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Timing adjustment out of possible range


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OK based on you posting photos showing the backing plate at both ends of it's rotational adjustment range, I suspect that you might not be approaching the task the right way. Maybe I'm off track here.

How about you say what you have tried doing so far and what the status of the points is? Are they new? Are they the existing points that worked OK earlier?


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2.5-2.7mm. BTDC is the measurement of piston travel at which the points begin to open. First, you need to set the maximum points gap by rotating the flywheel......

How are you determining the opening position ?

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It worked before but the bike was very difficult to start (with a brand new Dellorto carb).

So I decided to check the ignition : the points gap was only 0.2 mm and the points were a bit pitted. The timing was out of capacity of my tdc tool (> 4 mm)

I've refresh the points with sand paper and try to set the timing but even at the maximum position (second picture) I still have more than 4 mm.

Just to see I settled at the other end and I get 13.5 mm (roughly with a pencil).

I determine the opening position with a multimeter (I've check once it was really the opening with a paper piece).

Do you think that new points could solve the problem? Does the timing change a lot with their wear?

Thank's for your help.


Edited by FaNaTic
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39 minutes ago, FaNaTic said:

 The timing was out of capacity of my tdc tool (> 4 mm)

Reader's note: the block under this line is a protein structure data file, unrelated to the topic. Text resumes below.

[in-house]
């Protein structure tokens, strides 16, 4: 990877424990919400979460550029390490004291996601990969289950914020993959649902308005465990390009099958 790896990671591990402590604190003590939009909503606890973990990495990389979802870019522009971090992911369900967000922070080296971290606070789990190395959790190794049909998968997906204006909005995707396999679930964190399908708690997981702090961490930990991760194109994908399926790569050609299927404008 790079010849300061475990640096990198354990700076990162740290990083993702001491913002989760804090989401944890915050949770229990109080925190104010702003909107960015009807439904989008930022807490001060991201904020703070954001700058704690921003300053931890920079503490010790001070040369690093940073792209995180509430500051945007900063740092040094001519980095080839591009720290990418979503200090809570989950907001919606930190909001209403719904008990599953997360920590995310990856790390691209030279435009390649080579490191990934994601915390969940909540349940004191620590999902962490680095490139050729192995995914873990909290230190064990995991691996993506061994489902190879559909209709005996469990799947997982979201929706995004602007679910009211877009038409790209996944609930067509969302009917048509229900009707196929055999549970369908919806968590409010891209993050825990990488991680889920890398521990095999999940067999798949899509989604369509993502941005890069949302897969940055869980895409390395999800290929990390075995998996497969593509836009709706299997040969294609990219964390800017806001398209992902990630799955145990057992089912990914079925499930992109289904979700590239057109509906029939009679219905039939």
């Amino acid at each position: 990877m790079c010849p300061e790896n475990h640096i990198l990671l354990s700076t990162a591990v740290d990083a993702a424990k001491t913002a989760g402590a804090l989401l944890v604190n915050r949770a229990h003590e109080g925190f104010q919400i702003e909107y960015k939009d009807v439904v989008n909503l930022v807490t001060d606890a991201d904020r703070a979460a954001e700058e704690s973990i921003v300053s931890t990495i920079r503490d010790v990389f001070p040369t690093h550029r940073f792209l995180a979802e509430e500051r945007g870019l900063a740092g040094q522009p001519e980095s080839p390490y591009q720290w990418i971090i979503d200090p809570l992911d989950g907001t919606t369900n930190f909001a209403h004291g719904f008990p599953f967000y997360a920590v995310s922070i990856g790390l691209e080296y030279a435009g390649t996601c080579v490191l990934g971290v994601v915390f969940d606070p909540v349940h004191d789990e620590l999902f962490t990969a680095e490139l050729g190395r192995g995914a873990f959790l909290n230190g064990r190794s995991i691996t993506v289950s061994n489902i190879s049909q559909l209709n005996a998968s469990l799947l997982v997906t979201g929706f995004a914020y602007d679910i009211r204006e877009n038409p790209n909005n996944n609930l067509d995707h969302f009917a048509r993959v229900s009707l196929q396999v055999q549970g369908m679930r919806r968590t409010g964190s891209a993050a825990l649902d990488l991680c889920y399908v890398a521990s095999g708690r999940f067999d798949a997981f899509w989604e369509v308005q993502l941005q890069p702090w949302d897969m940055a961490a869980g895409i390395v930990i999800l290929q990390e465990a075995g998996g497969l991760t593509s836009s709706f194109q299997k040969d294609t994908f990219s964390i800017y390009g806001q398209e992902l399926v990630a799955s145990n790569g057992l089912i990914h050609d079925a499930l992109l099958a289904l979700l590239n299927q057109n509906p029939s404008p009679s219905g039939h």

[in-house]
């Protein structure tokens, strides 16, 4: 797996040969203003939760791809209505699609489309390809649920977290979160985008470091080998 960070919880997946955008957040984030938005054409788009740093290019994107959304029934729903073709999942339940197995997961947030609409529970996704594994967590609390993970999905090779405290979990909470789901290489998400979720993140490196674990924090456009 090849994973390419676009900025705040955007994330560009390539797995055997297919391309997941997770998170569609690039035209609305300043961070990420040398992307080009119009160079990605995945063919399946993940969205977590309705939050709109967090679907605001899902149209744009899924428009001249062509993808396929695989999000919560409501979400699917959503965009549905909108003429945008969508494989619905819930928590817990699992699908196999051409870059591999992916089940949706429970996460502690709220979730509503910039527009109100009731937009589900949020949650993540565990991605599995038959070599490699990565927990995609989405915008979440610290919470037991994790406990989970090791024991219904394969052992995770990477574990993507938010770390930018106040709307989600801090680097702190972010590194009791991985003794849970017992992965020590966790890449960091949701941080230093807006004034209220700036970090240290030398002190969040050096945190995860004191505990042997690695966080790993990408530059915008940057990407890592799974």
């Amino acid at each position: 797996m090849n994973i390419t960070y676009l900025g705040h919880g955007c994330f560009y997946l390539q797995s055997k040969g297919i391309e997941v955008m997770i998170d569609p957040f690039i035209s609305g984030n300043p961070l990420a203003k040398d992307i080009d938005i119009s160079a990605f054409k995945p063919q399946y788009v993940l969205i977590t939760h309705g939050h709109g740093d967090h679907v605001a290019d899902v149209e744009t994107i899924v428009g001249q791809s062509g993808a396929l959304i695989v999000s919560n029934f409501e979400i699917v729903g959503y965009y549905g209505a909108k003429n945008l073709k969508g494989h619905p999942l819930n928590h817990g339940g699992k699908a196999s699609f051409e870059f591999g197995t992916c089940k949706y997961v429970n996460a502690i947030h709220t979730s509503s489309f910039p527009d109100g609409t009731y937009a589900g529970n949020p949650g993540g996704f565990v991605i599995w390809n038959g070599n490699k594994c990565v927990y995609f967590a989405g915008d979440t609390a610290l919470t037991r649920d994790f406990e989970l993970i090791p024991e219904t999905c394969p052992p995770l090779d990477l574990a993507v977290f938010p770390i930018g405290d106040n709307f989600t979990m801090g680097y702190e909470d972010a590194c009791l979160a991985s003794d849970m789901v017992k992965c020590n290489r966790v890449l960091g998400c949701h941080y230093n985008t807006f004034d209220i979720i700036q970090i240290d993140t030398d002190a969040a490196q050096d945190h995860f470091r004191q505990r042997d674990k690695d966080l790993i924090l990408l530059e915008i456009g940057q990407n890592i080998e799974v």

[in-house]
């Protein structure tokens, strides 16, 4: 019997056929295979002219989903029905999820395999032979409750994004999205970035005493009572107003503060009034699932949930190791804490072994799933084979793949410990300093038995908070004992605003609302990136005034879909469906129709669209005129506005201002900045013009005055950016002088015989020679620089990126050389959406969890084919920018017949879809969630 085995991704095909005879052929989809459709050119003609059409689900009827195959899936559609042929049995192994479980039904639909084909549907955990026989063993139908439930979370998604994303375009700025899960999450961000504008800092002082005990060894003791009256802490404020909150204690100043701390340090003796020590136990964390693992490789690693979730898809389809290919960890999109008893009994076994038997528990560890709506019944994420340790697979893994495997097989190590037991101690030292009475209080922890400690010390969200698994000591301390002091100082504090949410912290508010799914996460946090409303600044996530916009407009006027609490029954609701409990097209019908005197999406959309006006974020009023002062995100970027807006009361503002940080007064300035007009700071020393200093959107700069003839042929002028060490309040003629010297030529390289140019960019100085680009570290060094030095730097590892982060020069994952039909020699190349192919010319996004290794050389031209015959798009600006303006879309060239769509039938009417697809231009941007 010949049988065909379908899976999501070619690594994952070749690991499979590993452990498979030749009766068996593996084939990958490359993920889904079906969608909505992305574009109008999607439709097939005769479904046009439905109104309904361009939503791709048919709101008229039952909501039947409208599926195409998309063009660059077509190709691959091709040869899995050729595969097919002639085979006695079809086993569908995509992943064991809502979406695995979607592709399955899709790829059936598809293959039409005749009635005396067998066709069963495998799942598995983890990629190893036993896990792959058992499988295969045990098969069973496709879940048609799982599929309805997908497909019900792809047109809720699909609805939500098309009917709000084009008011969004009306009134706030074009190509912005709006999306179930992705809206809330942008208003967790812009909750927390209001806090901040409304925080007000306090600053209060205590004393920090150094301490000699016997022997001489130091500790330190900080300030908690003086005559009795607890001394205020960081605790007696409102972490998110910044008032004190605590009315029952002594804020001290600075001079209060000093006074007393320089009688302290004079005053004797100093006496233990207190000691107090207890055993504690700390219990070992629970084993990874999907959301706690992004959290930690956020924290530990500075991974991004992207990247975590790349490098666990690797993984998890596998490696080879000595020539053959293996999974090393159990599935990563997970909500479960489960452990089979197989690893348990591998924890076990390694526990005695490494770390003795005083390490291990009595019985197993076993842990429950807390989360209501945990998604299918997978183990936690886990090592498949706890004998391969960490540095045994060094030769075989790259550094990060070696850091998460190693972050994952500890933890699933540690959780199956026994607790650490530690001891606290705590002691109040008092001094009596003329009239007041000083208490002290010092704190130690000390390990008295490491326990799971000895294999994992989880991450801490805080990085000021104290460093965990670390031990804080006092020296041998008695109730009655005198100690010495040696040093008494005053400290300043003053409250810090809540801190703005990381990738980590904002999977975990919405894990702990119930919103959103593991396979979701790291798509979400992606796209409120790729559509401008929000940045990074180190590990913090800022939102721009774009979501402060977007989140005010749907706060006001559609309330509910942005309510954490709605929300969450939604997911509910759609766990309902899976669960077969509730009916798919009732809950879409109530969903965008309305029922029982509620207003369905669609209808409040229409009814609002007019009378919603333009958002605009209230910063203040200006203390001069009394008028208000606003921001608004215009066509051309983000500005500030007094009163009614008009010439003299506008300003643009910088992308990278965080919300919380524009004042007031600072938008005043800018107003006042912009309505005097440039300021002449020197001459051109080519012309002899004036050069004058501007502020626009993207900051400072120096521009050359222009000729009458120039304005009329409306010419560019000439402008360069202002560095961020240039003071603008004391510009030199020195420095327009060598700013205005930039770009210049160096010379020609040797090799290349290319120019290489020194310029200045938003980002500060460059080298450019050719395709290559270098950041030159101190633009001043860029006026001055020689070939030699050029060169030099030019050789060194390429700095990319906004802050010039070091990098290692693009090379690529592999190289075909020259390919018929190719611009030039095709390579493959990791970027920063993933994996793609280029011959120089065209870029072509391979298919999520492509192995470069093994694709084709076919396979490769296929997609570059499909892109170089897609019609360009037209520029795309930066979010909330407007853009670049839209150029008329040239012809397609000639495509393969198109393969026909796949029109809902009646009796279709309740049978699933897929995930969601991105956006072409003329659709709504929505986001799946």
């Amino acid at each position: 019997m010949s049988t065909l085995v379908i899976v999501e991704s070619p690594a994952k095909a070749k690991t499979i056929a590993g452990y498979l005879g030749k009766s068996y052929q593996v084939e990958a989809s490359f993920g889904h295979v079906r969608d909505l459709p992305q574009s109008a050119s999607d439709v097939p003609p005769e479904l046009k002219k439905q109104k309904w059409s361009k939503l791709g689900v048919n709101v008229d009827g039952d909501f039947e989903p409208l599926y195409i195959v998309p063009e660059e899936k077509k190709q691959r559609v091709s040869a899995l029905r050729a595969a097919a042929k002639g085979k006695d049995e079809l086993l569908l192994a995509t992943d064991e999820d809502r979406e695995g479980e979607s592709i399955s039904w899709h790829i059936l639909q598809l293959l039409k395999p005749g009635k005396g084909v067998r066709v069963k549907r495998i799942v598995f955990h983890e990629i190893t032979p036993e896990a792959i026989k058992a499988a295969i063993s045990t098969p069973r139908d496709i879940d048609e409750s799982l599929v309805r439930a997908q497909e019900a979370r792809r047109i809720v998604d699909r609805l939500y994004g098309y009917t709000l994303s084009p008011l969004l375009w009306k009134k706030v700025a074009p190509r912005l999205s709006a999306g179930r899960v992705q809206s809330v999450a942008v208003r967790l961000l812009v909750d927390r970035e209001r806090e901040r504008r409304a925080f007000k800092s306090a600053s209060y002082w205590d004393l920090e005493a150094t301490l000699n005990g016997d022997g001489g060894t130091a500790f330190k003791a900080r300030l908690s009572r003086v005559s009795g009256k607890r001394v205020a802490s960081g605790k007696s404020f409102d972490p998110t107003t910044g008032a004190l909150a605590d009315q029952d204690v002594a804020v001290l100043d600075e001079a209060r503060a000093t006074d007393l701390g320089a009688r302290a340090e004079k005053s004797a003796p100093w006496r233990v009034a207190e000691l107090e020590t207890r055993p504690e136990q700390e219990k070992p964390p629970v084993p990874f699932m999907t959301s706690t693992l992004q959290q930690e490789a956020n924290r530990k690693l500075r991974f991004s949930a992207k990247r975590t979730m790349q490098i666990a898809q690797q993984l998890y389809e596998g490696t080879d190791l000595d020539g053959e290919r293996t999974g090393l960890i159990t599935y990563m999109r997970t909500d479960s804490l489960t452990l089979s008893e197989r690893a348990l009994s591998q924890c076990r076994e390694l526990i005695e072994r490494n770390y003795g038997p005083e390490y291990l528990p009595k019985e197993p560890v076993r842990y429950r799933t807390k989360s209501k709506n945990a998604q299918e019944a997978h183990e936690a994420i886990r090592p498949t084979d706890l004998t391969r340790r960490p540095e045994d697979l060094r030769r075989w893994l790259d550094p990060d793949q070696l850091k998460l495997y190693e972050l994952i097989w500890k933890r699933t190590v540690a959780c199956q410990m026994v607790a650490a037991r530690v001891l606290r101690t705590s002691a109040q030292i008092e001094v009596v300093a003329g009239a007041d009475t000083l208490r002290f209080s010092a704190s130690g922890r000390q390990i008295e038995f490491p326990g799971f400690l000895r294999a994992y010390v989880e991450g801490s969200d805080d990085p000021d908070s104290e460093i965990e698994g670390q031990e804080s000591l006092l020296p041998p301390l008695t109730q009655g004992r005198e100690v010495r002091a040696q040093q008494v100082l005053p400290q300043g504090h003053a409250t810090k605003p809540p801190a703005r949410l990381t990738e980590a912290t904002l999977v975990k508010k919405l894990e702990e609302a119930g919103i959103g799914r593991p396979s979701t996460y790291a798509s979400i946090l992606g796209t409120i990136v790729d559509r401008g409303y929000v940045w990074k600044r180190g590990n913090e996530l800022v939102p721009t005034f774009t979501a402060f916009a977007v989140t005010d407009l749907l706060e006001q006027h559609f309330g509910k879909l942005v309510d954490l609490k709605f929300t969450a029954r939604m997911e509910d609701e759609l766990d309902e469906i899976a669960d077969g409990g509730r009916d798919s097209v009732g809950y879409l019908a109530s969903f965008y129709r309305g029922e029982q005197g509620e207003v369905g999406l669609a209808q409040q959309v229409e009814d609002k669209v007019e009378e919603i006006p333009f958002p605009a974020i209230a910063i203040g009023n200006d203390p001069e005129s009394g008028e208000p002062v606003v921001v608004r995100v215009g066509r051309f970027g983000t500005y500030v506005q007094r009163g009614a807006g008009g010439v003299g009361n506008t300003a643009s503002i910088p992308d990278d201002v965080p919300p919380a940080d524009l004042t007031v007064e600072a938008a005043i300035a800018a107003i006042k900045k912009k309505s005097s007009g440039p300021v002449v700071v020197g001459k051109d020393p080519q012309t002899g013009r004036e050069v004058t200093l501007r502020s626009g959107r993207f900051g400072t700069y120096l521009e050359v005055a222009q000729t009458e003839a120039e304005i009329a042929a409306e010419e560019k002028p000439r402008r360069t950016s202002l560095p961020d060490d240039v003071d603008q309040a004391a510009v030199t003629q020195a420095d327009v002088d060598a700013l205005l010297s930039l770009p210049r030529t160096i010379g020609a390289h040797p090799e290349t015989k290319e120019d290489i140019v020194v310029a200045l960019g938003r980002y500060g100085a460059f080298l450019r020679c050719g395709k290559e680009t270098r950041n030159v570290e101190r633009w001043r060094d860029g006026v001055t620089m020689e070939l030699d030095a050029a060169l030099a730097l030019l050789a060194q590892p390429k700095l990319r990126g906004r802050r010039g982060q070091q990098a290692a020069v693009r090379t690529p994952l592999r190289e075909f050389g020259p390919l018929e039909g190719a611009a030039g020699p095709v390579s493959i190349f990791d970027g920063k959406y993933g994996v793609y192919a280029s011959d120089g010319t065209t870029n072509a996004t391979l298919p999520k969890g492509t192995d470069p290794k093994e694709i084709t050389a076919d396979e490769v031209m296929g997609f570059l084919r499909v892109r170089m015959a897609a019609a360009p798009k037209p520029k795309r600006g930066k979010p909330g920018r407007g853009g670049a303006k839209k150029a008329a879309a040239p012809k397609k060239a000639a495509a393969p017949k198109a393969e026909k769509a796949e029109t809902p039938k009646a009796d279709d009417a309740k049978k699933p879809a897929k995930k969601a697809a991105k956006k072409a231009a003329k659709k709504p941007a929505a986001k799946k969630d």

Some engines have required me to make an extension for my dial indicator.  All timing specifications assume that you "zero" the dial indicator when the piston reaches TDC.

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It's quite possible that the fibre heel on the points has worn excessively (particularly if the cam/flywheel centre has been run dry)  ;  this can have a big effect on timing.

Cam  and fibre heel need a light smear of HMP grease to prevent this

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When setting timing on a Bultaco you must always set the point gap first.  It should be between .35-.45 mm or .016”. once the gap is set you can go about adjusting the actual timing by rotating the stator plate.  When looking at the stator if it is rotated clockwise that is advancing the timing.  Counter clockwise retards it.  Take your time to get it spot on.  Don’t make adjustment to the points gap to dial it in.  Use the felt wiper pad as mentioned and also use a very slight amount of dry lubricant on the points cam to help prevent the heel of the points from wearing too quickly 


Edited by stevem75
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  • 4 weeks later...

Finally, after changing the points, I managed to have the perfect setting (2.6 mm), just before the limit of the adjustment stop.

I think there were three reasons for the problem (decreasing importance):

First: wear of points and heel,

Second: did not tighten the flywheel nut before measuring the timing. I don't remember who wrote this on this forum but I thank him,

Third: my timing tool was perfectible.

Thank you all.


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